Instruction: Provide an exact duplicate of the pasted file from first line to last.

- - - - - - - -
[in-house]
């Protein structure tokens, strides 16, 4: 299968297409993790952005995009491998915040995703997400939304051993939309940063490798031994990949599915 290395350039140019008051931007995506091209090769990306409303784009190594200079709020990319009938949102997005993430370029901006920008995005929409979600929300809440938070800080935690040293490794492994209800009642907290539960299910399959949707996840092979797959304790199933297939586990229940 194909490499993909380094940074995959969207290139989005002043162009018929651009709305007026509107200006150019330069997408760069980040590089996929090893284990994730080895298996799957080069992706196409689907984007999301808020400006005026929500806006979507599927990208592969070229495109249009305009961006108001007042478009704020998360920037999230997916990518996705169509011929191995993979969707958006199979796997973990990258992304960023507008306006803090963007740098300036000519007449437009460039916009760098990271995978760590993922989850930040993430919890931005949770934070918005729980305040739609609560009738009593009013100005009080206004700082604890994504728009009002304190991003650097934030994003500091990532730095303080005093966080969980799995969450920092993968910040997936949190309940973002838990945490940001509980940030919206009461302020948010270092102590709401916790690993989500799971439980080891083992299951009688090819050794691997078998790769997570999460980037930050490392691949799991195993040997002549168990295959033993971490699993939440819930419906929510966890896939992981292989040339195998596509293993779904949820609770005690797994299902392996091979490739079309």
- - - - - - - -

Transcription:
[in-house]
């Protein structure tokens, strides 16, 4: 299968297409993790952005995009491998915040995703997400939304051993939309940063490798031994990949599915 290395350039140019008051931007995506091209090769990306409303784009190594200079709020990319009938949102997005993430370029901006920008995005929409979600929300809440938070800080935690040293490794492994209800009642907290539960299910399959949707996840092979797959304790199933297939586990229940 194909490499993909380094940074995959969207290139989005002043162009018929651009709305007026509107200006150019330069997408760069980040590089996929090893284990994730080895298996799957080069992706196409689907984007999301808020400006005026929500806006979507599927990208592969070229495109249009305009961006108001007042478009704020998360920037999230997916990518996705169509011929191995993979969707958006199979796997973990990258992304960023507008306006803090963007740098300036000519007449437009460039916009760098990271995978760590993922989850930040993430919890931005949770934070918005729980305040739609609560009738009593009013100005009080206004700082604890994504728009009002304190991003650097934030994003500091990532730095303080005093966080969980799995969450920092993968910040997936949190309940973002838990945490940001509980940030919206009461302020948010270092102590709401916790690993989500799971439980080891083992299951009688090819050794691997078998790769997570999460980037930050490392691949799991195993040997002549168990295959033993971490699993939440819930419906929510966890896939992981292989040339195998596509293993779904949820609770005690797994299902392996091979490739079309």